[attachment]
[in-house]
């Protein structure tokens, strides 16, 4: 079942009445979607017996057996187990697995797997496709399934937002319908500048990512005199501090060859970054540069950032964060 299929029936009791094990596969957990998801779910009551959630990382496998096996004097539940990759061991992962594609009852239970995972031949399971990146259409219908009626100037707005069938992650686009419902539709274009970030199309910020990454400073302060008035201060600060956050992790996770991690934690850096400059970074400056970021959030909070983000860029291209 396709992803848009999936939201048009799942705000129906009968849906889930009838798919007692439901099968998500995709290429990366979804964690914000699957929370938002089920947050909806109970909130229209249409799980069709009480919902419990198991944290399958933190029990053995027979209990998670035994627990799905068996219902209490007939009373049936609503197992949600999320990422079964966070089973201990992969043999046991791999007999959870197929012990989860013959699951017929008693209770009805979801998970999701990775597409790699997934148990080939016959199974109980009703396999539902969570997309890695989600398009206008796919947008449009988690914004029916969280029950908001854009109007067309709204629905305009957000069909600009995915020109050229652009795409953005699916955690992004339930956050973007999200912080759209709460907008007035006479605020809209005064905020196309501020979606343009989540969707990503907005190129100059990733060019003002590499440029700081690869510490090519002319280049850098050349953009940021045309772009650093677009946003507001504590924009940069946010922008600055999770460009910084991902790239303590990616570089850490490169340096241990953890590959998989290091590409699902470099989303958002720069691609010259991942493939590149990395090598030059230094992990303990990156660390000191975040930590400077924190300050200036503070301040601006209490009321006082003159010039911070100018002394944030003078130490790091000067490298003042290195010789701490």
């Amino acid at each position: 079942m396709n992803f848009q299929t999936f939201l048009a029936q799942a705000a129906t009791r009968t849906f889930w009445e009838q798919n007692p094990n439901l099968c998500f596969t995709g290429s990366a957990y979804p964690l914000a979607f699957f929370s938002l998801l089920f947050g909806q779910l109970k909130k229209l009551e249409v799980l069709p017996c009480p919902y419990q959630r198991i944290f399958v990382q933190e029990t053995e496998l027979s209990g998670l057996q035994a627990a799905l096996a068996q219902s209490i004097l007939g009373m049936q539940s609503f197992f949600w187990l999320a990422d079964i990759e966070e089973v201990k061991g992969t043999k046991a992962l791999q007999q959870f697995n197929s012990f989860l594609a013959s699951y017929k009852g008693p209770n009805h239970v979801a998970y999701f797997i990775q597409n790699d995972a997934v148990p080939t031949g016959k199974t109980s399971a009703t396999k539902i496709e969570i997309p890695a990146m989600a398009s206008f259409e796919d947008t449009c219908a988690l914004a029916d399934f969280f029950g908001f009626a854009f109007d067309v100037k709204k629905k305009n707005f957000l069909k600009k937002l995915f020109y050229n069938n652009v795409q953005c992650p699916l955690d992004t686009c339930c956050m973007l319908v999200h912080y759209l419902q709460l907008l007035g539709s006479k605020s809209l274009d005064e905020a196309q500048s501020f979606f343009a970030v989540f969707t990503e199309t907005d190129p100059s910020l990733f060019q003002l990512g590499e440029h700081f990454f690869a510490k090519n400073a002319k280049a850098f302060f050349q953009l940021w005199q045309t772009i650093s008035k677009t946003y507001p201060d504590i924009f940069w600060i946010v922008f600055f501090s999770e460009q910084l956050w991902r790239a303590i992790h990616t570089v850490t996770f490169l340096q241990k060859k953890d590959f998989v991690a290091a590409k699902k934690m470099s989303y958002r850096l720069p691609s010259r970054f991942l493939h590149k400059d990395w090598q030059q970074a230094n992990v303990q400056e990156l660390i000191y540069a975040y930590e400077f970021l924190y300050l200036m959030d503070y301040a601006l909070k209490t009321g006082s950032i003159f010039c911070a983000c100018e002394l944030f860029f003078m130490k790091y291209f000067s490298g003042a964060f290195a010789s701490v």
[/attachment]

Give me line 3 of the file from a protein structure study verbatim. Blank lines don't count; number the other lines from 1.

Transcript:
């Amino acid at each position: 079942m396709n992803f848009q299929t999936f939201l048009a029936q799942a705000a129906t009791r009968t849906f889930w009445e009838q798919n007692p094990n439901l099968c998500f596969t995709g290429s990366a957990y979804p964690l914000a979607f699957f929370s938002l998801l089920f947050g909806q779910l109970k909130k229209l009551e249409v799980l069709p017996c009480p919902y419990q959630r198991i944290f399958v990382q933190e029990t053995e496998l027979s209990g998670l057996q035994a627990a799905l096996a068996q219902s209490i004097l007939g009373m049936q539940s609503f197992f949600w187990l999320a990422d079964i990759e966070e089973v201990k061991g992969t043999k046991a992962l791999q007999q959870f697995n197929s012990f989860l594609a013959s699951y017929k009852g008693p209770n009805h239970v979801a998970y999701f797997i990775q597409n790699d995972a997934v148990p080939t031949g016959k199974t109980s399971a009703t396999k539902i496709e969570i997309p890695a990146m989600a398009s206008f259409e796919d947008t449009c219908a988690l914004a029916d399934f969280f029950g908001f009626a854009f109007d067309v100037k709204k629905k305009n707005f957000l069909k600009k937002l995915f020109y050229n069938n652009v795409q953005c992650p699916l955690d992004t686009c339930c956050m973007l319908v999200h912080y759209l419902q709460l907008l007035g539709s006479k605020s809209l274009d005064e905020a196309q500048s501020f979606f343009a970030v989540f969707t990503e199309t907005d190129p100059s910020l990733f060019q003002l990512g590499e440029h700081f990454f690869a510490k090519n400073a002319k280049a850098f302060f050349q953009l940021w005199q045309t772009i650093s008035k677009t946003y507001p201060d504590i924009f940069w600060i946010v922008f600055f501090s999770e460009q910084l956050w991902r790239a303590i992790h990616t570089v850490t996770f490169l340096q241990k060859k953890d590959f998989v991690a290091a590409k699902k934690m470099s989303y958002r850096l720069p691609s010259r970054f991942l493939h590149k400059d990395w090598q030059q970074a230094n992990v303990q400056e990156l660390i000191y540069a975040y930590e400077f970021l924190y300050l200036m959030d503070y301040a601006l909070k209490t009321g006082s950032i003159f010039c911070a983000c100018e002394l944030f860029f003078m130490k790091y291209f000067s490298g003042a964060f290195a010789s701490v």